I am proud to say that I am from Cleveland. It is a city filled with beautiful museums, incredible restaurants and the most passionate sports fans. It is a city that has stood proud despite many years of being labeled the "mistake on the lake" and worse. We are O-H-I-O proud and strongly believe in the power of supporting our own.
Our strength as a community has been put to the test over the last several years. In 2009, it was discovered that 11 women had been held captive, raped and murdered inside a home in a residential neighborhood. On Feb. 27, 2012, many of us parents woke to cell phone messages that our schools were in lockdown. Quickly the news came that there had been a shooting at our local high school. Three students were killed and one paralyzed. And most recently, three young women were found alive after 10 years of imprisonment. Gina DeJesus, Michelle Knight and Amanda Berry are well known names in the Cleveland area, as families held vigils and kept their faces in the media throughout the time they went missing for over a decade.
Each and every tragic event brings out our community as we set up fundraisers for the families and the victims. We deliver flowers, balloons and cards to show our support and our concern. Communities are transformed by police cars, yellow tape, media helicopters vans and reporters from all over the world. Local media struggles to tell the stories with sensitivity and accuracy but can often be perceived as intrusive as they knock on doors and try to capture images of the victims.
When tragedy strikes it is our natural spirit to want to do something to manage our own feelings of helplessness and compassion. But perhaps in addition to what we do we need to focus on what we don't do as well. Privacy is often what families and victims beg for and so desperately need for healing. For victims the road to healing begins with feeling safe and secure. This comes with time and private reflection with those that they love. While many of us are eager to hear their stories and want to show them that we did not forget them, that we are here to celebrate their release. We also need to be patient and let them take the lead on when they are ready for our community support.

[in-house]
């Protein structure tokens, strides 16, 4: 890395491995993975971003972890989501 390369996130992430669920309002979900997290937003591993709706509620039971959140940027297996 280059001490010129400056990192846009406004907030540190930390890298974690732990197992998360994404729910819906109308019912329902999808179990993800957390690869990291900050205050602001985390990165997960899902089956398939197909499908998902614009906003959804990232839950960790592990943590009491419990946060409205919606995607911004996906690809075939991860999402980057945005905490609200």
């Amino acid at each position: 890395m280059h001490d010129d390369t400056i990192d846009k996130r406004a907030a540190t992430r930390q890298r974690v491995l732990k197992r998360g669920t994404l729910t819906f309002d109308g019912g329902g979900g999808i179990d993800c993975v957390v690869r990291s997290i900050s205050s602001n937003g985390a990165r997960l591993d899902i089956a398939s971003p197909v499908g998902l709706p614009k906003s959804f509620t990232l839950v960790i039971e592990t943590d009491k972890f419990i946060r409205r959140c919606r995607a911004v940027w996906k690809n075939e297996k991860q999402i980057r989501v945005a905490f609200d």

As with most stories of abduction and abuse, there were signs and warnings. Some are subtle and some more obvious, but they are present. What to do with those signs remains the challenge for a community. Do you call the police because a neighbor seems odd and has plastic covering his windows? Does a family report their loved one to the authorities because they have a lock on a basement door? How far can law enforcement go with investigating all of these complaints? Clearly, the scope of this blog cannot begin to address all of these answers, but there is value in raising the questions and challenging ourselves to remain involved and aware. Some of our most vulnerable citizens including our frail seniors and children need watchful eyes who are willing to speak up on their behalf.
Research shows us that sometimes when we witness abusive situations occurring to others or we see signs of neglect, we convince ourselves that "somebody" else will take care of it. We may struggle with not wanting to get involved in something that we may think is "none of our business." And often we lack the courage or the knowledge about what to do. Perhaps the best that Cleveland's own can do for each other is to turn these tragedies into an opportunity for us to get more involved in our communities. To educate ourselves about resources that we can turn to when we need to report incidences of suspected abuse or neglect. And maybe we need to learn to give ourselves permission to say, "It is my business."
For more by Lori Stevic-Rust, Ph.D., ABPP, click here.
For more on emotional wellness, click here.